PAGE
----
There is also praise to be had for this movie's visuals as well. The film has the atmosphere of an old-style western despite being made only four years ago, and that definitely works in the film's favour. I loved the design of this movie, everything from the old barns to the city to the ornate (at least by 19th century standards) hotel room where they hide Wade so his gang won't find him. This film could have gotten praise for its art direction but it sadly didn't. In fact, that's a common theme for this movie. This film only got two Oscar nominations, one for Original Score (which it won and deserved) and Sound Mixing (which it lost to The Bourne Ultimatum). It deserved so much more than that though. Crowe and Bale deserved acting nominations (who would be up for which award is debatable) and the art direction definitely deserved a nomination. Not getting enough attention is what has partially placed this film into underrated territory.
So, I bet you're wondering why I gave the film an 80 and not a perfect score when I have been giving the film endless praise. Well, there are a few small problems I have with this movie. The first problem is its rather odd pacing. Some of it is a bit too fast, so fast that I had to rewind it to see what had happened. The rest of the film moved at fairly normal speed, so these moments stuck out even more and they kind of annoyed me. The beginning was also kind of abrupt. We are rushed into the action of Dan seeing his barn on fire, and we aren't even introduced to the characters yet, so it has little impact. However, these are very tiny flaws, and they do not majorly detract from the awesomeness that is this movie.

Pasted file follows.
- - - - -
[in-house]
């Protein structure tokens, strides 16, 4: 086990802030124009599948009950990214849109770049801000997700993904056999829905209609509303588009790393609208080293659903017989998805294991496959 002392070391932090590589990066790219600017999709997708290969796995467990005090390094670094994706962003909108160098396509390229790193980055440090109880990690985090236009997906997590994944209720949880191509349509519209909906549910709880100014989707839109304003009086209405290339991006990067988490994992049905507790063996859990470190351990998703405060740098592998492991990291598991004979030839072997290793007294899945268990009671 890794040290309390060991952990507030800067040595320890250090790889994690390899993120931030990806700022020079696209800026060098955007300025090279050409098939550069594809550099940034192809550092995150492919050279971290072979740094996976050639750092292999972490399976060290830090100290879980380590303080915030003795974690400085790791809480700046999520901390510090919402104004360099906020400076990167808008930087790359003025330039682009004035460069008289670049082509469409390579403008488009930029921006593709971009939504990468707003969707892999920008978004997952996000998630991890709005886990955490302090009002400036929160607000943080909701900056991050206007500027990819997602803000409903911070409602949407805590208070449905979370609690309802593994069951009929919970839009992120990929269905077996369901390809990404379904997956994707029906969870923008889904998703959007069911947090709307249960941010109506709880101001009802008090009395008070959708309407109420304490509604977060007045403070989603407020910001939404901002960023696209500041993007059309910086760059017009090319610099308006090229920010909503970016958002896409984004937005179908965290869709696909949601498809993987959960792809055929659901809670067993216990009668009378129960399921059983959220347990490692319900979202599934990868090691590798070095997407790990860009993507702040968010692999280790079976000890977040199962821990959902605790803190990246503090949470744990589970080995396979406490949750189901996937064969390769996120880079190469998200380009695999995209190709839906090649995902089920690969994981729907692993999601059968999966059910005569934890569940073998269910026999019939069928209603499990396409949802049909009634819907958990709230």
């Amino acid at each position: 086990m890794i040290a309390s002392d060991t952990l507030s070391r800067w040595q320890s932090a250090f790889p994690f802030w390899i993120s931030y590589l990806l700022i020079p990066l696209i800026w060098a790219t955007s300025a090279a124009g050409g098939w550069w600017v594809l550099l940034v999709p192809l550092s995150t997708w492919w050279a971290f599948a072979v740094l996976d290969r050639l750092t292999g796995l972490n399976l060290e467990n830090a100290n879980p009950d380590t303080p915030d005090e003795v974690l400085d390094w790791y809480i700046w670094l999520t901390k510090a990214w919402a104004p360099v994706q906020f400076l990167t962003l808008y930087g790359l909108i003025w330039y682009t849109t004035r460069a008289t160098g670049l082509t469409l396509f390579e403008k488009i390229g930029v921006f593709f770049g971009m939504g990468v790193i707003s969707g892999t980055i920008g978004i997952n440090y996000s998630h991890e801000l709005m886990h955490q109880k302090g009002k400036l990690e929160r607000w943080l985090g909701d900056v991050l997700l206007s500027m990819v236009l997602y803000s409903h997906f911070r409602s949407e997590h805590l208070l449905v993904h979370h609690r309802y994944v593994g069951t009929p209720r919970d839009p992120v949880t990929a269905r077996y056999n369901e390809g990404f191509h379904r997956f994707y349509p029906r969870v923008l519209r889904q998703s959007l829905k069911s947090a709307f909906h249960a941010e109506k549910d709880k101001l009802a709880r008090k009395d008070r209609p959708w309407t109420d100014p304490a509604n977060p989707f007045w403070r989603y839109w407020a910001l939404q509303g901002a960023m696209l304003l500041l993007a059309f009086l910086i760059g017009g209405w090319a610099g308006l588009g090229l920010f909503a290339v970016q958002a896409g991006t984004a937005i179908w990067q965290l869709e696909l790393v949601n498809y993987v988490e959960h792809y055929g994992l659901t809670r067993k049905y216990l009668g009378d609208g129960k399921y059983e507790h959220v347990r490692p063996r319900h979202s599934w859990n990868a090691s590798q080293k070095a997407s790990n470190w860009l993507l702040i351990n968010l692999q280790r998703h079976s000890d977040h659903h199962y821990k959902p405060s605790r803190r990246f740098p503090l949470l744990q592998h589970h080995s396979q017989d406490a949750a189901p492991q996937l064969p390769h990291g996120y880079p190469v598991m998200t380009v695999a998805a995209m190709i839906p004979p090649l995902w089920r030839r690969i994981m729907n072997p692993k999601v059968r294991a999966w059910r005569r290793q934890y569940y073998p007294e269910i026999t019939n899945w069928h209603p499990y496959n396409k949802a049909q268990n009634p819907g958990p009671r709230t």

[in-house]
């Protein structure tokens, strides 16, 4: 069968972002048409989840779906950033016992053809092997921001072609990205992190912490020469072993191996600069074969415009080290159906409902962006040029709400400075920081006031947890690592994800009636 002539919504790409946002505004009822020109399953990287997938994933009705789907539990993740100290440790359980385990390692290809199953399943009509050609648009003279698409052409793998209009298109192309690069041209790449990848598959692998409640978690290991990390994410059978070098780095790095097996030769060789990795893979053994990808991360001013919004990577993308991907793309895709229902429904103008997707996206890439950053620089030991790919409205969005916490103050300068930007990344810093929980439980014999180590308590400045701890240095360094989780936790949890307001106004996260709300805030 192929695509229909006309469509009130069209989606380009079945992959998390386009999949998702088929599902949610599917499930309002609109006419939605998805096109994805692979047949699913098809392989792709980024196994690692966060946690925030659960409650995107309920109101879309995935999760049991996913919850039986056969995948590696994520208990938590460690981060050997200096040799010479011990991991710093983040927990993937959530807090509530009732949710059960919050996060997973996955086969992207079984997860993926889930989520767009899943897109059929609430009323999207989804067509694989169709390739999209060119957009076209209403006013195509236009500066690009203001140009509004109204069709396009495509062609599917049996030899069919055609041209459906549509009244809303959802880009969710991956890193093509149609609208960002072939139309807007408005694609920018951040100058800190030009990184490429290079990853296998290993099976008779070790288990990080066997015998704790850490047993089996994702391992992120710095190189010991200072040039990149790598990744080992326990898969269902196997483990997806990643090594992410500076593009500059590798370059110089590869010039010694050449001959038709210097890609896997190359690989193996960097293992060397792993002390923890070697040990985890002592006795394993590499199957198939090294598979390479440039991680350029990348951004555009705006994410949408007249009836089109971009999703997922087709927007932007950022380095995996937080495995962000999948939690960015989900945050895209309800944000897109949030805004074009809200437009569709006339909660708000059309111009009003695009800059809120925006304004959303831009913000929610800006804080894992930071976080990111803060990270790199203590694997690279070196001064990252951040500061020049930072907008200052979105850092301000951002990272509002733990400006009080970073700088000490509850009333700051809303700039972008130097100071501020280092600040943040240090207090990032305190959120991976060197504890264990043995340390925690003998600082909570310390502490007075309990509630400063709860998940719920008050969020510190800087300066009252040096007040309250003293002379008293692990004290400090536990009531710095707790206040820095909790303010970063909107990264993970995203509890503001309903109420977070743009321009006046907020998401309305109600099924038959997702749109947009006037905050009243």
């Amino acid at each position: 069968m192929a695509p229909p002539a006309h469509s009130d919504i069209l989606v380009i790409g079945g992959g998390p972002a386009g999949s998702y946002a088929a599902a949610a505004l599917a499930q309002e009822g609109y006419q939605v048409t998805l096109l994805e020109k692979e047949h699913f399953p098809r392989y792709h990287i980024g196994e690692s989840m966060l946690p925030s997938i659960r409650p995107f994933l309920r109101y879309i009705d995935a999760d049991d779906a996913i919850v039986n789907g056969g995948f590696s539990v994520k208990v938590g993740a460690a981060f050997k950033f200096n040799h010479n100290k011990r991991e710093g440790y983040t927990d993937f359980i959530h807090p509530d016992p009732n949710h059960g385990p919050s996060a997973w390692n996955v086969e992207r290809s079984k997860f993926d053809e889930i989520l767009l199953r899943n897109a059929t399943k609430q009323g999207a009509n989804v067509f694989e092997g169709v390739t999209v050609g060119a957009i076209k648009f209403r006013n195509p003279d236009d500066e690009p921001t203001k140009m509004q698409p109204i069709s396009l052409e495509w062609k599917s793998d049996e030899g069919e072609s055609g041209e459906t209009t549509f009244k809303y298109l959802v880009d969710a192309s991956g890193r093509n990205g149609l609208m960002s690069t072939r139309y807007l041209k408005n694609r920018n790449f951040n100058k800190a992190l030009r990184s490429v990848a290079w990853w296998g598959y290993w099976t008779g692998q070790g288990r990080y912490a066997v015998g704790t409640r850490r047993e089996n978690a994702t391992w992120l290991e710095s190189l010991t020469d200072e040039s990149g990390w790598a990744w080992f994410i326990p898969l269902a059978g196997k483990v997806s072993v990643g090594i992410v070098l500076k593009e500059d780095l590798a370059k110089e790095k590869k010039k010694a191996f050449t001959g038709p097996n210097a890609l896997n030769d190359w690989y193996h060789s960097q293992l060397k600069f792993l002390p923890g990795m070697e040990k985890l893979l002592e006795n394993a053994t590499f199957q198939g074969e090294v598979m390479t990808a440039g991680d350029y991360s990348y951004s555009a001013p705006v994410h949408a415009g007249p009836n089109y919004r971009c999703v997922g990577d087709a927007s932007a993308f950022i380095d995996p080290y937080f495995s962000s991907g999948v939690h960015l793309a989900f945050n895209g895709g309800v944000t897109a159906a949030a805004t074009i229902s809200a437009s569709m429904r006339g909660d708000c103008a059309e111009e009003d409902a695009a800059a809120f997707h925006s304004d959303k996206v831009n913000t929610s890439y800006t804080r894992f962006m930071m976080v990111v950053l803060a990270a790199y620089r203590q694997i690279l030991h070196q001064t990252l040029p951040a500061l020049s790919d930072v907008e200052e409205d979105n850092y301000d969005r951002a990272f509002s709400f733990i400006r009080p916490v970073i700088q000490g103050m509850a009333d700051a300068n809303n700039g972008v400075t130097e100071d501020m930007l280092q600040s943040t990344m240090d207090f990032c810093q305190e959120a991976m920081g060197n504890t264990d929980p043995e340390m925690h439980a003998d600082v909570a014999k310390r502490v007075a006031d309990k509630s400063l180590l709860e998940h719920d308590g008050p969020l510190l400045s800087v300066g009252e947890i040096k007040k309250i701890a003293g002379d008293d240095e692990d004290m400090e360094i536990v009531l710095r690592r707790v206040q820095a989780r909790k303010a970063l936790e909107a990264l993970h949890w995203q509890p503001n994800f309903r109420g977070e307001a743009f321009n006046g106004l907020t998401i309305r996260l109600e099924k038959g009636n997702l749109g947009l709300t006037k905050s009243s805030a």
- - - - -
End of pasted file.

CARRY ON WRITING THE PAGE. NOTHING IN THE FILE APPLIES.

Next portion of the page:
All in all, 3:10 to Yuma is an underrated remake, and one of the best westerns I have seen (but that's not saying much because I haven't seen too many westerns, something I would like to fix). It didn't get nearly as much attention as it should have, so it is with that I recommend 3:10 to Yuma to most everyone. Even those who don't really like westerns could find something to like about this movie, especially if you are a fan of Russell Crowe or Christian Bale. I took a chance on this movie, because I didn't know too much about it and I wasn't sure whether or not I'd like it. However, I ended up adoring it, and if you take a chance on it, you might too. I might also end up seeing the original someday, but in the meantime, I need to see a ton more westerns to be a better judge of them. Yuma has pretty much everything. It may not be perfect, but it has great acting, great visuals, and a great story, and it is well worth the watch.